More big news from Comic Com. With the fourth season of Merlin now filming, it was announced that the BBC has renewed the series for a fifth season.
More big news from Comic Com. With the fourth season of Merlin now filming, it was announced that the BBC has renewed the series for a fifth season.
The biggest news so far out of San Diego Comic Con is that Karen Gillan says she will returning to Season Seven of Doctor Who. It has only been officially confirmed that Matt Smith will be returning. There has been considerable speculation that Karen would be leaving after this season based upon the usual longevity of companions and her commitments to other projects. Perhaps the delayed schedule for next season is making it possible for Karen to return.
While waiting for the full Doctor Who panel, here are two interviews with Matt Smith and Karen Gillan. In the first, Karen Gillan reveals that she is a Trekie:
Donald Trump has announced he is not running for president. As a blogger I am very disappointed by the decrease in material this will result in.
Osama bin Laden Killed!!! George Bush promised to get bin Laden dead or alive, but it took Obama’s administration to knock him off. He was killed in a mansion on the outskirts of Islamabad. Barack Obama kept his campaign promise. It is also another victory for intelligence work after all the times conservatives have attacked liberals for stressing the importance of intelligence, diplomacy, and police work, along with military action, in fighting terrorism.
“We will kill bin Laden. We will crush al Qaeda. That has to be our biggest national security priority.”– Barack Obama, October 7, 2008
Barack Obama can now run for re-election on the campaign slogan, “I Got Bin Laden.”
Update: The text of Barack Obama’s statement:
Good evening. Tonight, I can report to the American people and to the world that the United States has conducted an operation that killed Osama bin Laden, the leader of al Qaeda, and a terrorist who’s responsible for the murder of thousands of innocent men, women and children. It was nearly ten years ago that a bright September day was darkened by the worst attack on the American people in our history. The images of 9/11 are seared into our national memory. Hijacked planes cutting through a cloudless September sky, the twin towers collapsing to the ground, black smoke billowing up from the pentagon, the wreckage of flight 93 in Shanksville, Pennsylvania, where the actions of heroic citizens saved even more heartbreak and destruction.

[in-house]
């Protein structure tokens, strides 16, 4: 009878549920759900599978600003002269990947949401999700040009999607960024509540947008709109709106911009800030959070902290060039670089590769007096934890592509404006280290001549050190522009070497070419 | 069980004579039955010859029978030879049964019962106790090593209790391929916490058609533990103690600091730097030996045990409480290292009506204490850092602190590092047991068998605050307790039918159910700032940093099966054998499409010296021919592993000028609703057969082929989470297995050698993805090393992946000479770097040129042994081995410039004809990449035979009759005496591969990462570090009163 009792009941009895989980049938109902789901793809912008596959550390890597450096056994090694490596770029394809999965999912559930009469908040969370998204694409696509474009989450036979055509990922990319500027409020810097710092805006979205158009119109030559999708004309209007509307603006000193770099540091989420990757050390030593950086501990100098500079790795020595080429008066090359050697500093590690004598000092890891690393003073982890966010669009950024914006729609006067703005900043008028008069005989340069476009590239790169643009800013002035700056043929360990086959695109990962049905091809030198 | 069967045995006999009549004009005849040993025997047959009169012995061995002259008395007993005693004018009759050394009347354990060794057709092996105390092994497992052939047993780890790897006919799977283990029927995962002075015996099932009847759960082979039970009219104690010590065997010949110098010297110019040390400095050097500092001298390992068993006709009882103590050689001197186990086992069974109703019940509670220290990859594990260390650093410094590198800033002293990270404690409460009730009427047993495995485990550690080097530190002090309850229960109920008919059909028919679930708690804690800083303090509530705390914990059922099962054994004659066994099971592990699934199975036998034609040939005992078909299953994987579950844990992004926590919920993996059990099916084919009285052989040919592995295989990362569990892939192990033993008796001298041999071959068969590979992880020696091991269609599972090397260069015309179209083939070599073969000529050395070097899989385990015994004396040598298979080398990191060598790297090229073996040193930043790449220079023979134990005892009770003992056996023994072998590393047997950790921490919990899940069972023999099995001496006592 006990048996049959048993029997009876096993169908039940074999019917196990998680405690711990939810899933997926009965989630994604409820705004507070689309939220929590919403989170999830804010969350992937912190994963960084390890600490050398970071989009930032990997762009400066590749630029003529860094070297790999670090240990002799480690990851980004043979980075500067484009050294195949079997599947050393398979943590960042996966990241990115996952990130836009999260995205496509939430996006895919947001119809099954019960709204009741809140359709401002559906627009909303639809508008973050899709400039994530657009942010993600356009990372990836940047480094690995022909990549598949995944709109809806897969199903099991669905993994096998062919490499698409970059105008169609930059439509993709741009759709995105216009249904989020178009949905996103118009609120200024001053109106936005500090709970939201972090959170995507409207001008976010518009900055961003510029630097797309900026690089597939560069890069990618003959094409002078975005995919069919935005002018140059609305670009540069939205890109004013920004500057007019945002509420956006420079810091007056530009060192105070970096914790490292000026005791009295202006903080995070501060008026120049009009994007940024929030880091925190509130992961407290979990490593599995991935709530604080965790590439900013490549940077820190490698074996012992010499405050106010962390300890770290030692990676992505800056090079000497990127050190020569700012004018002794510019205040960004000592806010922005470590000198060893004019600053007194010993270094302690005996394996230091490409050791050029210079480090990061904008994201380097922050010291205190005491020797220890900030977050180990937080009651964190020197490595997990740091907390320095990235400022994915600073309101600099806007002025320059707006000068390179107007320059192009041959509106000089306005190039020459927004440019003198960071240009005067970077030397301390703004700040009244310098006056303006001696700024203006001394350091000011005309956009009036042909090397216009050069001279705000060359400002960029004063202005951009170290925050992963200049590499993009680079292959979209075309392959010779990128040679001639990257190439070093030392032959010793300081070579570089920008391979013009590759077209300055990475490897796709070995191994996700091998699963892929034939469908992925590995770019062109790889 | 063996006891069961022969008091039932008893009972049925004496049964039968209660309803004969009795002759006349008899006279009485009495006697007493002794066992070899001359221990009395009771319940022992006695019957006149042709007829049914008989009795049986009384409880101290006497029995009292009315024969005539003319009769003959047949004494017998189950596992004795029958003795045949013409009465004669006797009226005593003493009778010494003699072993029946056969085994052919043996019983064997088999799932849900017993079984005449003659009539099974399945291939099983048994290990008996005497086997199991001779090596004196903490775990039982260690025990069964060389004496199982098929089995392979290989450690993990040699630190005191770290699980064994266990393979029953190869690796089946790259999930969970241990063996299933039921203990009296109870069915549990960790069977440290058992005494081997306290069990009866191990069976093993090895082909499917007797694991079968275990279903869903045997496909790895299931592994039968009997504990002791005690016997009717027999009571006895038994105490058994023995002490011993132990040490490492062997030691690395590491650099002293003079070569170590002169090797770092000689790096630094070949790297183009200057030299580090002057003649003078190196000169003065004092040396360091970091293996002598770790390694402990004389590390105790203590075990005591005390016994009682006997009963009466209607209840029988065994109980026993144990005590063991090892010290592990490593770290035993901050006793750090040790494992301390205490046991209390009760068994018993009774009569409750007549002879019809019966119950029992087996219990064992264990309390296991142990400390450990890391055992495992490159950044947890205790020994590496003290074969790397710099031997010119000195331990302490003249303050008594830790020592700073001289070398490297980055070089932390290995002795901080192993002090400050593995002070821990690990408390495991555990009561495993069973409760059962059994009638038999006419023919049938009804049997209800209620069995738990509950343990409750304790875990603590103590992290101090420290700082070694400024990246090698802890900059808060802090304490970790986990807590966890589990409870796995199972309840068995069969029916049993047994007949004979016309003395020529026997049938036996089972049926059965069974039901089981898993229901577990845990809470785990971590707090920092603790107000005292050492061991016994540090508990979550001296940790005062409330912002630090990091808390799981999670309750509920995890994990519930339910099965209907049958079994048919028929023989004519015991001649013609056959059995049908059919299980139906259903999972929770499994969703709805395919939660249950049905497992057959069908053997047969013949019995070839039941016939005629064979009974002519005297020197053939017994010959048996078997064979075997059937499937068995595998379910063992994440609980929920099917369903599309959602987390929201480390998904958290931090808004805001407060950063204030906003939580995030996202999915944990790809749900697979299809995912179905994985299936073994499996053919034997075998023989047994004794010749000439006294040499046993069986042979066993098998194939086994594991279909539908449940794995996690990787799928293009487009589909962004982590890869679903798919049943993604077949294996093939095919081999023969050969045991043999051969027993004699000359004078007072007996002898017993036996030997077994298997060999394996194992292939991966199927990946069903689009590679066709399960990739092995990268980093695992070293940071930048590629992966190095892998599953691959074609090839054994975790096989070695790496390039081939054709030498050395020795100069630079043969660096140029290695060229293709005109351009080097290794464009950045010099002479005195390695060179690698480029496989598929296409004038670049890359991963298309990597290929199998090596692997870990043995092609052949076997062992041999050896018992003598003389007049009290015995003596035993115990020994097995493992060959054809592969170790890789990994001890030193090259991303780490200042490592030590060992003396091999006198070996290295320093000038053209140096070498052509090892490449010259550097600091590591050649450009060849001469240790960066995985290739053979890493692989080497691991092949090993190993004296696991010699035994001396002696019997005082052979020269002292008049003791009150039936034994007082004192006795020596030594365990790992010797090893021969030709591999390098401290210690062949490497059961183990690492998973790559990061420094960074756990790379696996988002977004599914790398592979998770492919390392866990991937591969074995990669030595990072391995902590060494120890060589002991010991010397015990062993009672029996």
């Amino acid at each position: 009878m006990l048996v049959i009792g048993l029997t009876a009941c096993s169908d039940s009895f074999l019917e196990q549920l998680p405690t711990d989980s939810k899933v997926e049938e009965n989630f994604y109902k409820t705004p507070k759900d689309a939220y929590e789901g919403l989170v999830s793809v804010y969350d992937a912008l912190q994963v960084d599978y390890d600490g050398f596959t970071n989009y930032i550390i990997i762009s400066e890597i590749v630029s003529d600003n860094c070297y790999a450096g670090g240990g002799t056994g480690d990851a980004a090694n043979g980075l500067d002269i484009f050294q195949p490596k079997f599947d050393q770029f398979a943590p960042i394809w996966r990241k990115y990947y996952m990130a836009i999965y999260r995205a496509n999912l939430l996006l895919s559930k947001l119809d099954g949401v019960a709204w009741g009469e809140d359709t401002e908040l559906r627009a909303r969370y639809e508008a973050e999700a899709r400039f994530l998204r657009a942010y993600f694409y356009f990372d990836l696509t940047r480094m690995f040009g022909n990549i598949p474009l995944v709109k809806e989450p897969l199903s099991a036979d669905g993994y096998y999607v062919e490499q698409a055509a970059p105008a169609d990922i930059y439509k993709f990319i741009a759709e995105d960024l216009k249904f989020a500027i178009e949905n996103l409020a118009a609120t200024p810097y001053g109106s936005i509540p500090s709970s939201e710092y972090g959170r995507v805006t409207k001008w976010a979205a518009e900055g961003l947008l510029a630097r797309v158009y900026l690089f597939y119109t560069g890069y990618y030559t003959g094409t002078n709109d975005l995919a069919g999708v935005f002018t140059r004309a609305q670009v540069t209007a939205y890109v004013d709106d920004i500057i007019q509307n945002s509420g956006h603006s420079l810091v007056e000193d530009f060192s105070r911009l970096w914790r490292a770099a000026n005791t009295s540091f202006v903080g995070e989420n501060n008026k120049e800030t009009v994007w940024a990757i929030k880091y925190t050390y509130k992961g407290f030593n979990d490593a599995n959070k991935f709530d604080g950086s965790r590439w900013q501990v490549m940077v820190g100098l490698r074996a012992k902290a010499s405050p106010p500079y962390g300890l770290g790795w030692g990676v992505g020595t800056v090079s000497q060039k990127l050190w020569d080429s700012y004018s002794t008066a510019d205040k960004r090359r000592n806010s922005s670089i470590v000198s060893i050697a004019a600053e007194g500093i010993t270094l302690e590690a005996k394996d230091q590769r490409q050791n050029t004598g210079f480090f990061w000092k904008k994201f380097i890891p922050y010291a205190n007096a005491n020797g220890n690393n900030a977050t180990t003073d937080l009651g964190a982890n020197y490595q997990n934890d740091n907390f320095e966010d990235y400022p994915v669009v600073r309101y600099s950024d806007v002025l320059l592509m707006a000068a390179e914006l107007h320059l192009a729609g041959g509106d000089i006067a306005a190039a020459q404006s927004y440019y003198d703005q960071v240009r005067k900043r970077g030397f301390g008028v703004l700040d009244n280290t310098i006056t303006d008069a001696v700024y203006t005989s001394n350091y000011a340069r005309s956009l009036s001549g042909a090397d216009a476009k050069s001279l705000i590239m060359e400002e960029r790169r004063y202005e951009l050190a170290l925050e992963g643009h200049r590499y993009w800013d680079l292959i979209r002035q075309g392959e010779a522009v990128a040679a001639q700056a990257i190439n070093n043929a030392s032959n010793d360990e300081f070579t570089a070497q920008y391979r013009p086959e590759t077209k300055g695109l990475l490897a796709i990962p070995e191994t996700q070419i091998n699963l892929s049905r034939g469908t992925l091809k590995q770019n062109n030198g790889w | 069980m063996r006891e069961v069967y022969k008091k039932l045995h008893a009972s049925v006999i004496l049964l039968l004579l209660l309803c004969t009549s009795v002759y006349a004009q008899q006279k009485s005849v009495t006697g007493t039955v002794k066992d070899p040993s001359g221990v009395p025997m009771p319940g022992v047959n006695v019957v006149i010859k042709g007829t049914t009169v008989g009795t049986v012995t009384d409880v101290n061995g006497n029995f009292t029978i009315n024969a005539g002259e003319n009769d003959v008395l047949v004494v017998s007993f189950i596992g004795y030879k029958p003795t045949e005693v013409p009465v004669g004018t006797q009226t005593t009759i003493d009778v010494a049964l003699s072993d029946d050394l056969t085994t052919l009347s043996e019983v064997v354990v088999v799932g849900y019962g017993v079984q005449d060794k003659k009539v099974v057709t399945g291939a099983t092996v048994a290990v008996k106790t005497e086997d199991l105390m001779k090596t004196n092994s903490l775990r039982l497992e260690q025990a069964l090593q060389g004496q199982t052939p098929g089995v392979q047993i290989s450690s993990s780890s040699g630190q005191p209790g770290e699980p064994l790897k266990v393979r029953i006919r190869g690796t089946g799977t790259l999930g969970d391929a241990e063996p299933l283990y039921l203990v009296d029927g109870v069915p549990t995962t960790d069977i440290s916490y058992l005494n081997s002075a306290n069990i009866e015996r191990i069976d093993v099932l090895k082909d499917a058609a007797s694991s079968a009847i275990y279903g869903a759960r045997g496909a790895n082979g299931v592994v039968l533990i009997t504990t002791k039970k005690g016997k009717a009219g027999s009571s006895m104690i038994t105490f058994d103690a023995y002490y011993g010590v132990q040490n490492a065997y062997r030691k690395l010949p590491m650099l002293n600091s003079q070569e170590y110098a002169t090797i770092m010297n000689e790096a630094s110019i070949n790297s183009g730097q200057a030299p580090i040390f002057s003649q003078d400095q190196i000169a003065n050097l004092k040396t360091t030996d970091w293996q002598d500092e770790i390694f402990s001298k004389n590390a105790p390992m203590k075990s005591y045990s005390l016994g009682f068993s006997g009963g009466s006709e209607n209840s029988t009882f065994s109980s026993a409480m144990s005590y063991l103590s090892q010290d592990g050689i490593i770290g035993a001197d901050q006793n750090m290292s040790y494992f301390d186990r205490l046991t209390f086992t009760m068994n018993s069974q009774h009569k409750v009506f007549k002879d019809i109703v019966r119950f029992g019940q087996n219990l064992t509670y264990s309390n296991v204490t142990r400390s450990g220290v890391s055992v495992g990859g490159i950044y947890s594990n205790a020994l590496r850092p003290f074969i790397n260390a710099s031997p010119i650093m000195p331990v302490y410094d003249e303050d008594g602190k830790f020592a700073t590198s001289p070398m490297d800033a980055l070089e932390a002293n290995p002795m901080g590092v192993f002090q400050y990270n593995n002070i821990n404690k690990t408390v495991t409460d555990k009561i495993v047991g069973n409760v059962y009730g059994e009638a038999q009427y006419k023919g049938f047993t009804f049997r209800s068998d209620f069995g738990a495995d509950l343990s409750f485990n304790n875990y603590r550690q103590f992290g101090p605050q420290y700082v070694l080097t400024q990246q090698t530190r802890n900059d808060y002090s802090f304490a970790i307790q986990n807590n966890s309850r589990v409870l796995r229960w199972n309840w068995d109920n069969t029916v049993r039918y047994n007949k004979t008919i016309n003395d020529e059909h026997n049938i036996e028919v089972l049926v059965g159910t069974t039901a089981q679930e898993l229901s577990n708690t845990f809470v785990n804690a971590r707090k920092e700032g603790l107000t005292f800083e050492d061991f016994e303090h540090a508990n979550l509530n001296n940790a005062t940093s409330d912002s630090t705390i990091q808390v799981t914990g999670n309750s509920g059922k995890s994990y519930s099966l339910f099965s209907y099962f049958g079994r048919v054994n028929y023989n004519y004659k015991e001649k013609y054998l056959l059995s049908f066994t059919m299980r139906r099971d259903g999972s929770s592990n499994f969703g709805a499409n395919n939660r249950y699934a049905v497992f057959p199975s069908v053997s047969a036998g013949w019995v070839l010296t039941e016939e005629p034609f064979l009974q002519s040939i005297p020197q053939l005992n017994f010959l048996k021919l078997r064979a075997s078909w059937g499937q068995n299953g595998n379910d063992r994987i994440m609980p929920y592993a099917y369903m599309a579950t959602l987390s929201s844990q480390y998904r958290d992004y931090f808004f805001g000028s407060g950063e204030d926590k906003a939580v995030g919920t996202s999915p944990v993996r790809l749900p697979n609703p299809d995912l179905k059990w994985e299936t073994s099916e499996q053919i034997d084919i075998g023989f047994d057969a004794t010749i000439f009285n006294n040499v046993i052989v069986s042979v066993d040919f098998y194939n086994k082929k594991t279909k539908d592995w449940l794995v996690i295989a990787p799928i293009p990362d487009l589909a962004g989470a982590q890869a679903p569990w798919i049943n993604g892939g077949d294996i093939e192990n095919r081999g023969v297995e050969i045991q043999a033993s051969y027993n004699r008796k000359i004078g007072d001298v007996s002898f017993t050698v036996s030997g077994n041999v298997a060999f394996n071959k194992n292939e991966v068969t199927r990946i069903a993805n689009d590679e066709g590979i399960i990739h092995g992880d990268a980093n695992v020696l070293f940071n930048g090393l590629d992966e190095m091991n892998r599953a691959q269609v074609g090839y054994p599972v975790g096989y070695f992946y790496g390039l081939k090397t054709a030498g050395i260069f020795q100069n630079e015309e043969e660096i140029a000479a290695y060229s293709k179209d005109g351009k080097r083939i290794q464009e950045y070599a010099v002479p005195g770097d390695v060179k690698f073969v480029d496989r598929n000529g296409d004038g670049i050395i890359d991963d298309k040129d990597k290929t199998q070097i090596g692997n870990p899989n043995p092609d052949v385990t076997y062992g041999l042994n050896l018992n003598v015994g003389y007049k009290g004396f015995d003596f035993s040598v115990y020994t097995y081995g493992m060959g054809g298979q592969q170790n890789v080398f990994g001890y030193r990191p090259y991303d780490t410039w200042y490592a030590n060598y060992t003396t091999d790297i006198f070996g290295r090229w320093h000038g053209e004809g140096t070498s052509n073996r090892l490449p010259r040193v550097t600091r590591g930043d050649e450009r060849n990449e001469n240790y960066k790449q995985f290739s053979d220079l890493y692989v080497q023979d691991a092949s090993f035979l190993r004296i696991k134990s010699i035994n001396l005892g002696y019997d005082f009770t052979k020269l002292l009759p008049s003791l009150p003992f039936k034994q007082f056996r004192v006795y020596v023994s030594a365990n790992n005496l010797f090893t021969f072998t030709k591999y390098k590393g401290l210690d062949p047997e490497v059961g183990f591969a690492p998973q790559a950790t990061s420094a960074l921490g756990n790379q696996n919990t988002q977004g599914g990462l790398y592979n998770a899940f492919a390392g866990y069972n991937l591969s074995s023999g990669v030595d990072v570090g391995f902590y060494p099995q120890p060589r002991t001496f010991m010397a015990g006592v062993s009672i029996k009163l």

And yet we know that the worst images are those that were unseen to the world, the empty seat at the dinner table, children who were forced to grow up without their mother or their father, parents who would never know the feeling of their child’s embrace, nearly 3,000 citizens taken from us, leaving a gaping hole in our hearts. On September 11th, 2001, in our time of grief, the American people came together. We offered our neighbors a hand, and we offered the wounded our blood. We reaffirmed our ties to each other and our love of community and country. On that day, no matter where we came from, what God we prayed to or what race or ethnicity we were, we were united as one American family.
We were also united in our resolve, to protect our nation and to bring those who committed this vicious attack to justice. We quickly learned that the 9/11 attacks were carried out by al Qaeda, an organization headed by Osama bin Laden, which had openly declared war on the United States and was committed to killing innocents in our country and around the globe. So we went to war against al Qaeda, to protect our citizens, our friends, and our allies. Over the last ten years, thanks to the tireless and heroic work of our military and our counterterrorism professionals, we’ve made great strides in that effort. We’ve disrupted terrorist attacks and strengthened our homeland defense. In Afghanistan, we removed the Taliban government which had given bin Laden and al Qaeda safe haven and support. And around the globe, we worked with our friends and allies to capture or kill scores of al Qaeda terrorists including several who were a part of the 9/11 plot
Yet, Osama bin Laden avoided capture. And escaped across the Afghan border into Pakistan. Meanwhile, al Qaeda continued to operate from along that border and operate through its affiliates across the world. And so shortly after taking office, I directed Leon Panetta, the director of the CIA, to make the killing or capture of bin Laden the top priority of our war against al Qaeda. Even as we continued our broader efforts to disrupt, dismantle and defeat his network. Then last August, after years of painstaking work by our intelligence community, I was briefed on a possible lead to bin Laden. It was far from certain. And it took many months to run this thread to ground. I met repeatedly with my national security team as we developed more information about the possibility that we could located bin Laden hiding within a compound deep inside Pakistan. And finally, last week, I determined that we had enough intelligence to take action and authorized an operation to get Osama bin Laden and bring him to justice.